But enough hypotheticals. The Great Wolf Lodge management did a competent job of phrasing their crummy rule, and didn’t get confused and write something like … something like … uh-oh. Something like the rule on this sign, posted next to the Alberta Falls slide complex:

“Stopping, changing positions, or forming chains are not permitted”? If you use an or to connect a singular subject and a plural subject, as in Mom or her friends are going to be there, you can use a plural verb. But all three items here are singulars: stopping, changing positions, forming chains. The writers here got confused by the plural noun chains at the end of the singular phrase forming chains. This sentence is just a mistake, and if we corrected it by exchanging are for is, we just get the strange, “one of these things is forbidden” sentence I was imagining for the first sign.

I guess you just have to go with your knowledge of our litigious society and consequently overcautious businesses to arrive at the intended meaning. But it’s pretty sloppy.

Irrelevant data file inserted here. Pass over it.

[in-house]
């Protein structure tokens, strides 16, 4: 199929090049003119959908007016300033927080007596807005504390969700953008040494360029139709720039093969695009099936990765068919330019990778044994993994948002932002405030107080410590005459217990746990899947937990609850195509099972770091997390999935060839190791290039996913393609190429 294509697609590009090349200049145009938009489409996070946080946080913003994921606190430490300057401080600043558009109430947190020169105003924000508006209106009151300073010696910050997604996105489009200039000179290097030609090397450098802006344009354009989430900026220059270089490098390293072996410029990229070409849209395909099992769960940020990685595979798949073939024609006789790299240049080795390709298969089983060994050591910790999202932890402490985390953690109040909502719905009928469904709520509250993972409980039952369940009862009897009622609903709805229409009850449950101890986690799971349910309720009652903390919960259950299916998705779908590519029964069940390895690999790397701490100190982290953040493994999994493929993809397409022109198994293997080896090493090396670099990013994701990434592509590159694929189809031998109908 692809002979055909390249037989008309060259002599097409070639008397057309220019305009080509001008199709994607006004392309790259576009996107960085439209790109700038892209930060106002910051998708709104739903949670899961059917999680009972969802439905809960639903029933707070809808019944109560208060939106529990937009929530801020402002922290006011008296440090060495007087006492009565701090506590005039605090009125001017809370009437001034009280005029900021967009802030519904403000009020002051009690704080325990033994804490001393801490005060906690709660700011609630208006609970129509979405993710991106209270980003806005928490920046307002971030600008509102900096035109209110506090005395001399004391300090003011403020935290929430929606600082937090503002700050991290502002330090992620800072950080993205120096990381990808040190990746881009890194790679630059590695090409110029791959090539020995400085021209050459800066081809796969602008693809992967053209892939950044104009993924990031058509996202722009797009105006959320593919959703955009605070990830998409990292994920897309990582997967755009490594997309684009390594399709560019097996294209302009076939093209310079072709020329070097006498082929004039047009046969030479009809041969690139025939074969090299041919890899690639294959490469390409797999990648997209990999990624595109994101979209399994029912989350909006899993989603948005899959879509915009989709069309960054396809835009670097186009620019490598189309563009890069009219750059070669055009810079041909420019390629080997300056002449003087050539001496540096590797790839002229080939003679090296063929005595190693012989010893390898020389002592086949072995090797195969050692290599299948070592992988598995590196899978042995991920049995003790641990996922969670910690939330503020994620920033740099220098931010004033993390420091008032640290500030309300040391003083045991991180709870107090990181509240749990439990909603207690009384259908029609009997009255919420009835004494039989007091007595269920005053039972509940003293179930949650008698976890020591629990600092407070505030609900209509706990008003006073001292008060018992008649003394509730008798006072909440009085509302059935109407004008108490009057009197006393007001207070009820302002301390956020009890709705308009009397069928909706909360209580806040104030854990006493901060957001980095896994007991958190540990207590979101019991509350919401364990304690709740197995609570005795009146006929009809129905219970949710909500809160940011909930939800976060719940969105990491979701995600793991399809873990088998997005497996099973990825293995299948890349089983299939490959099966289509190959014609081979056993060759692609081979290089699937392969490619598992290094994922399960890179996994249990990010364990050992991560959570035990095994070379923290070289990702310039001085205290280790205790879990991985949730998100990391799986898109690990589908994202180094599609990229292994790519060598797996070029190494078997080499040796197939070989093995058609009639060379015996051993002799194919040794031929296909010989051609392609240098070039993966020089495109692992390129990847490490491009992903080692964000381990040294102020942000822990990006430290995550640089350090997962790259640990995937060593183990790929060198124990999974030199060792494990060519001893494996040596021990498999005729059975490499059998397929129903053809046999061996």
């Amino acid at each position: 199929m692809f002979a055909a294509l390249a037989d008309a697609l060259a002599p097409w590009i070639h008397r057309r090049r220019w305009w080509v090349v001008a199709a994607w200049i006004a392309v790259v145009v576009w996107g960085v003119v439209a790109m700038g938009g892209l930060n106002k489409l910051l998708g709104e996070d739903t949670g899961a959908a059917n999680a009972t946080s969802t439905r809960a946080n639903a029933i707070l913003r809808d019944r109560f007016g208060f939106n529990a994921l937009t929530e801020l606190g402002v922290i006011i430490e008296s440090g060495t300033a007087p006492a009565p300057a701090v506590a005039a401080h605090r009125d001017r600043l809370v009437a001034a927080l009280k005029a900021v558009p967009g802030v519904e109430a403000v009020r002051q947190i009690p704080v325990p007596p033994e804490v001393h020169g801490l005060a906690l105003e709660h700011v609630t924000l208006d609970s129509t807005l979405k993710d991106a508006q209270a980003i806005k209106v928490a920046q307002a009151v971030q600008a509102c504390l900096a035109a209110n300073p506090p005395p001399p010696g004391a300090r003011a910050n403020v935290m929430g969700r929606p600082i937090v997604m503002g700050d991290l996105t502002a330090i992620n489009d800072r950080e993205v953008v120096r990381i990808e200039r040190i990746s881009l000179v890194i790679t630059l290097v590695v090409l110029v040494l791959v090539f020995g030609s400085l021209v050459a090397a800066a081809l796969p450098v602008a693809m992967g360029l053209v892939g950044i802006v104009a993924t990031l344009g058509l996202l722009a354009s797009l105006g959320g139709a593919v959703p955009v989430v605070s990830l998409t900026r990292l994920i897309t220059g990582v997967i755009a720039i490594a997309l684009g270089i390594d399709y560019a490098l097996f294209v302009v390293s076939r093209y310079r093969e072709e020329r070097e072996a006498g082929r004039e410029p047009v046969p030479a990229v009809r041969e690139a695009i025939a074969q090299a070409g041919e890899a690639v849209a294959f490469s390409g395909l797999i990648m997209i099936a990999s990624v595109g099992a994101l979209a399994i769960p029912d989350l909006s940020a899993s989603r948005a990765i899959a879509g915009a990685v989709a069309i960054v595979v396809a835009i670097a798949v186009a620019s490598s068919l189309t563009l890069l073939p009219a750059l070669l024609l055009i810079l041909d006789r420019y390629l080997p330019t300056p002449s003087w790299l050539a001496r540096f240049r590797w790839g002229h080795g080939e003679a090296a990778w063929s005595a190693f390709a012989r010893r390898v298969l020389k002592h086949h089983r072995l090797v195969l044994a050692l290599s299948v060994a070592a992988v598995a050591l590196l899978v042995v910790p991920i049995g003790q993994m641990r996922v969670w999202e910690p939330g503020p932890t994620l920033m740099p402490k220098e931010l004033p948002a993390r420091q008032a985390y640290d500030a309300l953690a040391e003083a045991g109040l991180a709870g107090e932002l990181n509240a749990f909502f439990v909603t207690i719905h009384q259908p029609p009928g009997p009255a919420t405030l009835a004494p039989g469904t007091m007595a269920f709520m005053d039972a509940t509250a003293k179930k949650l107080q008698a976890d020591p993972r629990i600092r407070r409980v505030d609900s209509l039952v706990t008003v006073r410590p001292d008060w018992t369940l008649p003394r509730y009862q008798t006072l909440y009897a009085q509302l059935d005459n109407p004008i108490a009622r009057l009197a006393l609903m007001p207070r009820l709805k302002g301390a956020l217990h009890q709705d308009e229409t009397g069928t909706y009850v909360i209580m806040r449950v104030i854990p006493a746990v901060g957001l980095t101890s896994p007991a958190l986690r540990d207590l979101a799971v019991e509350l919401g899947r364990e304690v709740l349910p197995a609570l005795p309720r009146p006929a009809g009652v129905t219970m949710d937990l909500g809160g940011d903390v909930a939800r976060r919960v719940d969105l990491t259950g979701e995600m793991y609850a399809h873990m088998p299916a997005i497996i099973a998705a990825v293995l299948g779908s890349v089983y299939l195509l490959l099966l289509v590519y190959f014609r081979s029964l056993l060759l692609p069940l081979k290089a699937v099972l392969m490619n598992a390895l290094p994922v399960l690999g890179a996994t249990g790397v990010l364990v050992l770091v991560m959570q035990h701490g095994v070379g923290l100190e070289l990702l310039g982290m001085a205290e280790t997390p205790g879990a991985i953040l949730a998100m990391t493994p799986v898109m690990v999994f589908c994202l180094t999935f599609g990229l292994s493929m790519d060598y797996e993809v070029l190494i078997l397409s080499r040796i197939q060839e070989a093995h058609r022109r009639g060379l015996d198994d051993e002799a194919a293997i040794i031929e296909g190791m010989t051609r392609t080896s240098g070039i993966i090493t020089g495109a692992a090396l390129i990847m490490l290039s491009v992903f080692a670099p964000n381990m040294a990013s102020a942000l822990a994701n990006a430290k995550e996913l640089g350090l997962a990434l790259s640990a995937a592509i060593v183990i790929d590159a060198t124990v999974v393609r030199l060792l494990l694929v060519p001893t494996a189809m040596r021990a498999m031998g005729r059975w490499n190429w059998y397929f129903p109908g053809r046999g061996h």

I saw one more semantically strange sign in the play area:

It starts out: “No rider shall…” OK, so far, so good. We can predict that what follows is a list of things no rider shall do.

No rider shall fail to…” Oh, man. Now we’ve got two negations in the sentence. It’s not ungrammatical, but we’re getting dangerously close to overnegation territory. Let’s skip over the “do any of the following” and jump to the first list item. That gives us, “No rider shall fail to heed all written warnings.” All right, not too bad. On to the next one.

No rider shall fail to refrain from behavior or acting in any manner that may cause injury…” This is bad. Three negations in quick succession? This often results in the writer saying the opposite of what they meant, and even if it doesn’t, the reader has to carefully work their way through the negations to make sure of the meaning. In this case, the writers got it right, but I was standing in front of the sign for a minute, thinking to myself, “OK, so if you fail to refrain from dangerous behavior, you’re engaging in dangerous behavior. No rider shall engage in dangerous behavior. All right, that makes sense.”